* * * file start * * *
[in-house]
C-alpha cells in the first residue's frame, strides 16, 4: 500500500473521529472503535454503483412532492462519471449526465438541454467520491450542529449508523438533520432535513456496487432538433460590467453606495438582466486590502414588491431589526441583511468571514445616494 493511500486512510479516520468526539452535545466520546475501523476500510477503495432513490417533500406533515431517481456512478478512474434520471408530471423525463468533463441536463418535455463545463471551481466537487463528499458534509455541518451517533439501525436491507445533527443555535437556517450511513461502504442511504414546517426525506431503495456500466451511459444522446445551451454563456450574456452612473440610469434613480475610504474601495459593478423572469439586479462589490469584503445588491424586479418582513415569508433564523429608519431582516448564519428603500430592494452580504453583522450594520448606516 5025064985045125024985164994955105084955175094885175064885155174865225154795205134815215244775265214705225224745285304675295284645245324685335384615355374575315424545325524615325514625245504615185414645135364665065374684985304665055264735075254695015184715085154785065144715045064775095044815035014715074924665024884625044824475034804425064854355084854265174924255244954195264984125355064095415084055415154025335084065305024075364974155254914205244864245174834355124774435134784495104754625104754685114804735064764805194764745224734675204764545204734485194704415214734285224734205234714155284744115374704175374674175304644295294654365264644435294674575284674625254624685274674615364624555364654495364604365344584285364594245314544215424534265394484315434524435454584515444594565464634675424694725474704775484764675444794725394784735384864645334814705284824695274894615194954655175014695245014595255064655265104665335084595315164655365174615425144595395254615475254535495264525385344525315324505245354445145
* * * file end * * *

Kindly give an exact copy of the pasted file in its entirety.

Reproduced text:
[in-house]
C-alpha cells in the first residue's frame, strides 16, 4: 500500500473521529472503535454503483412532492462519471449526465438541454467520491450542529449508523438533520432535513456496487432538433460590467453606495438582466486590502414588491431589526441583511468571514445616494 493511500486512510479516520468526539452535545466520546475501523476500510477503495432513490417533500406533515431517481456512478478512474434520471408530471423525463468533463441536463418535455463545463471551481466537487463528499458534509455541518451517533439501525436491507445533527443555535437556517450511513461502504442511504414546517426525506431503495456500466451511459444522446445551451454563456450574456452612473440610469434613480475610504474601495459593478423572469439586479462589490469584503445588491424586479418582513415569508433564523429608519431582516448564519428603500430592494452580504453583522450594520448606516 5025064985045125024985164994955105084955175094885175064885155174865225154795205134815215244775265214705225224745285304675295284645245324685335384615355374575315424545325524615325514625245504615185414645135364665065374684985304665055264735075254695015184715085154785065144715045064775095044815035014715074924665024884625044824475034804425064854355084854265174924255244954195264984125355064095415084055415154025335084065305024075364974155254914205244864245174834355124774435134784495104754625104754685114804735064764805194764745224734675204764545204734485194704415214734285224734205234714155284744115374704175374674175304644295294654365264644435294674575284674625254624685274674615364624555364654495364604365344584285364594245314544215424534265394484315434524435454584515444594565464634675424694725474704775484764675444794725394784735384864645334814705284824695274894615194954655175014695245014595255064655265104665335084595315164655365174615425144595395254615475254535495264525385344525315324505245354445145